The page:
History

Legacy Record - This information may be included in the List Entry Details.

Details

The monument includes the above ground and buried remains of Ram Hill Colliery and dramway lying on high ground south of the railway line running south of Coalpit Heath. The monument includes the shaft, gin house, boiler house, reservoir, engine house, coal bunkers, dramway and arch, and lies partly within the garden of a private house, and partly in rough ground to the north. The stone-lined oval shaft lies in the central eastern part of the site and measures about 1.5m east-west by 2.25m north-south. The shaft is situated within the southern part of the gin house, which in turn is 17.5m long north-south with the circular horse gin being at the northern end measuring about 10m in diameter with walls standing to 0.7m high. To the east of the gin house, are the footings of a stone building standing between 0.5m and 1m high and measuring about 7m north-south by 9m east-west. This building is subdivided into a number of areas, and is thought to have been the engine house of the pit. North of this is the unexcavated boiler house and reservoir. Directly west of the horse gin, but at a lower level is the arch which forms the terminus of the dramway. The arch stands to approximately 2.4m high and is 3m wide and about 2m deep. It is blocked on its east side by stone walling. On the floor to the west of the arch are a number of stone sleeper blocks containing holes for the attachment of the rails of the dramway. The dramway cutting is approximately 10m wide, and is bordered on the south by a wall, thought to have formed part of the coal bunker or loading bay. This wall stands to between 1m and 1.5m high, and from here the coal was shovelled down onto the dram trucks. There were two dramways in operation side by side. The northern one ended at the arch, and the southern one was flanked by the coal bunkers or loading bays. From the arch, the dramway runs west for about 12m at which point it is blocked by rubble and trees, but continues beyond this unexcavated. Ram Hill Colliery stands at the northern end of the dramway which was built in 1828 to take coal from the East Bristol coalfield to Bristol and to the River Avon near Keynsham. The colliery was opened between 1830 and 1840 by the Coalpit Heath Colliery Company, and the shaft, which was sunk to a depth of 177m (580 feet), used for winding coal from the High, Hard and Holly Bush seams. The engine, thought to have been a horizontal one, was later added to supplement the horse gin, and worked through an adapted head frame above the pit. The outcrop, to the north of Coalpit Heath, was being worked from the early 18th century, using atmospheric engines. Ram Hill was one of the second generation pits working the seam deeper down the anticline. The horse gin is thought to have had a conical roof, with either one or two horses winding the coal up and the men down the upcast shaft. The engine turned a flywheel through a crank attached to a winding drum. Pump rods, linked to the beam, worked a stone-lined sump linked to a reservoir a few yards to the north. This was supplemented with rain water collected from the gin roof and fed through a covered channel. Coal was stored in stone-lined bunkers and fed into the drams through chutes or with a crane. It is alleged that the holding-down bolts for the crane still exist in situ. The site was partially excavated in 1985 by Avon Industrial Buildings Trust, and a resistivity survey was done by Mrs Bridget Hetzel in 2004. The following features are excluded from the scheduling: the boundary fence and breeze block wall between the properties, wire and wooden fences, the stone boundary wall, the gate into the site, the no parking sign, spoil heaps and areas of tumble. The ground beneath all these features is, however, included.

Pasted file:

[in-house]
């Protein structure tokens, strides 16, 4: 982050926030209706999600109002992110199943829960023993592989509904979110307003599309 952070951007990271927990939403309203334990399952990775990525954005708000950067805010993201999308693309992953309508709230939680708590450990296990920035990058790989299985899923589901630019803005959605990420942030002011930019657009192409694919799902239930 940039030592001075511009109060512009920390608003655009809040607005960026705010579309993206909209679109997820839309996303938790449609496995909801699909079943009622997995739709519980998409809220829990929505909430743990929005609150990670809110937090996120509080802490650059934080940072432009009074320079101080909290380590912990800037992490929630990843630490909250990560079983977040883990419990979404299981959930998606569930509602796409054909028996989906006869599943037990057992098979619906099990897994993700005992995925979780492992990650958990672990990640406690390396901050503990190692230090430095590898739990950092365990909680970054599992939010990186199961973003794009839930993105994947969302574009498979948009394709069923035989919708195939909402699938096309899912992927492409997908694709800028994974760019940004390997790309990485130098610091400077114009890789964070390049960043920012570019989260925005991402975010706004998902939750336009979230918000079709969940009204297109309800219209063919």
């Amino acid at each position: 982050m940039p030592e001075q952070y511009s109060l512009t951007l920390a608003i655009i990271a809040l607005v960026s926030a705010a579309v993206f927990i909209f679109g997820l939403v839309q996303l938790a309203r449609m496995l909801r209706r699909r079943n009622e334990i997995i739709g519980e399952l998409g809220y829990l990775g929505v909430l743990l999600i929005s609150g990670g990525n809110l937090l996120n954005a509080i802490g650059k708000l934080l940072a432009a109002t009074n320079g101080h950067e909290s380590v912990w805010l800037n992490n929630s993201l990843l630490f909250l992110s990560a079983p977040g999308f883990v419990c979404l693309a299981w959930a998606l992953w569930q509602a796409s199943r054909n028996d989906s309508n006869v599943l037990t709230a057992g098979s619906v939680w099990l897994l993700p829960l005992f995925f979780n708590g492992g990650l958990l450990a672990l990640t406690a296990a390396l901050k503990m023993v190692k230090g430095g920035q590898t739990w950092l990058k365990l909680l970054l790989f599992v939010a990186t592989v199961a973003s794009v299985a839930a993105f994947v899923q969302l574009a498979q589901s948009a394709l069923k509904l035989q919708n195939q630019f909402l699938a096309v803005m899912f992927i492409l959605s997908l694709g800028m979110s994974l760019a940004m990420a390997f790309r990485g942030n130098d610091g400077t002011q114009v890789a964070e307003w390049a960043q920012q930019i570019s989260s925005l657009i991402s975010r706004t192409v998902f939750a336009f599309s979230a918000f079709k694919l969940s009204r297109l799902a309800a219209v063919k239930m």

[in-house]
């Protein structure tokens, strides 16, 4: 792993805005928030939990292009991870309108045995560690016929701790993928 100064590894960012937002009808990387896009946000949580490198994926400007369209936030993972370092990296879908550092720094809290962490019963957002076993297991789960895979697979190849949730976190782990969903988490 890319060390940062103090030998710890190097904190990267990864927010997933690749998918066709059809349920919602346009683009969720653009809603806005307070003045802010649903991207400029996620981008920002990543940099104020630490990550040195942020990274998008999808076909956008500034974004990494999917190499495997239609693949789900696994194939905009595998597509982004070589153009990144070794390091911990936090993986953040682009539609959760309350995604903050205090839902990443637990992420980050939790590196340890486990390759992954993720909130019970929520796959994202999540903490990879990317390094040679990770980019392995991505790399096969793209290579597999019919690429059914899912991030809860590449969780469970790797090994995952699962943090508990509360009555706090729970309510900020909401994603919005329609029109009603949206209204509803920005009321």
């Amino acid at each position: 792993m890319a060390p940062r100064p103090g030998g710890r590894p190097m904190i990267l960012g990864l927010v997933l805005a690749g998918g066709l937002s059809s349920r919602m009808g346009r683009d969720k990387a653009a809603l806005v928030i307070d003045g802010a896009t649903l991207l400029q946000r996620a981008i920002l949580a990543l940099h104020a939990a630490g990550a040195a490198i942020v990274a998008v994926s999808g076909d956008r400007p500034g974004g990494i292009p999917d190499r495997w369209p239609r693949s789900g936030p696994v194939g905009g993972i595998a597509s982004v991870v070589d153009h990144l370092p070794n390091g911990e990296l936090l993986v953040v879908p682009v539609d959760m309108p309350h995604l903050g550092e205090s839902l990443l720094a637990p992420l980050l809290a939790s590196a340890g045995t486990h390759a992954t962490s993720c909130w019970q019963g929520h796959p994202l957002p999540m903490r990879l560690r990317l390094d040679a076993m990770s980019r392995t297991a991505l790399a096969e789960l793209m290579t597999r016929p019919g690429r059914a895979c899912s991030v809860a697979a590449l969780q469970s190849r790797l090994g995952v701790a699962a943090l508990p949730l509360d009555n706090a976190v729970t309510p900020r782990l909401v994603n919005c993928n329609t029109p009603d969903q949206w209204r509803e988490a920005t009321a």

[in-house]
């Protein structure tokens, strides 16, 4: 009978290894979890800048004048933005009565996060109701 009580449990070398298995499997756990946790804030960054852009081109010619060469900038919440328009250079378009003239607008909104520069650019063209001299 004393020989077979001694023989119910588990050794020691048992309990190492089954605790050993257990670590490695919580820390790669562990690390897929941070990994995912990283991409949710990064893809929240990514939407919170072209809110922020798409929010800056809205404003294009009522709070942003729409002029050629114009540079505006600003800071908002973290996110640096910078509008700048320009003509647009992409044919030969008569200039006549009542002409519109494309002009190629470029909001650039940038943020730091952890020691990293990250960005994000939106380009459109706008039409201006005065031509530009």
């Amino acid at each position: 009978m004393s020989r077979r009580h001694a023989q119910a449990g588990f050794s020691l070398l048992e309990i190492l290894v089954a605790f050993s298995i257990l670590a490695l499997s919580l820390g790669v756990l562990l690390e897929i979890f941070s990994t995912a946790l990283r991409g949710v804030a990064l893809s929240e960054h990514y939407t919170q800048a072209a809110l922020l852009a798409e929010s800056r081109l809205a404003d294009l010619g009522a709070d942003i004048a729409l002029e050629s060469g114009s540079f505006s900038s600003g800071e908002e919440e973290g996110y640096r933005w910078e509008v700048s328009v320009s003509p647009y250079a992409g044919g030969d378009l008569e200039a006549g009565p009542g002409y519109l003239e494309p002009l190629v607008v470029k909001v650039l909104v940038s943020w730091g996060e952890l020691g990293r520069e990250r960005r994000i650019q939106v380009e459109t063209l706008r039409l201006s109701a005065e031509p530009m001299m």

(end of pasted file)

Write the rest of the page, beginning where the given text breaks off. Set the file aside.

MAP EXTRACT The site of the monument is shown on the attached map extract.

Selected Sources

Other
In South Glos SMR items 3 & 18, Cornwall, J, Ram Hill Colliery Coalpit Heath, (1988)
Shane Gould, Step 3 Report, (1994)

National Grid Reference: ST 67898 80270

Map

Map
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This copy shows the entry on 21-Sep-2017 at 10:16:42.

End of official listing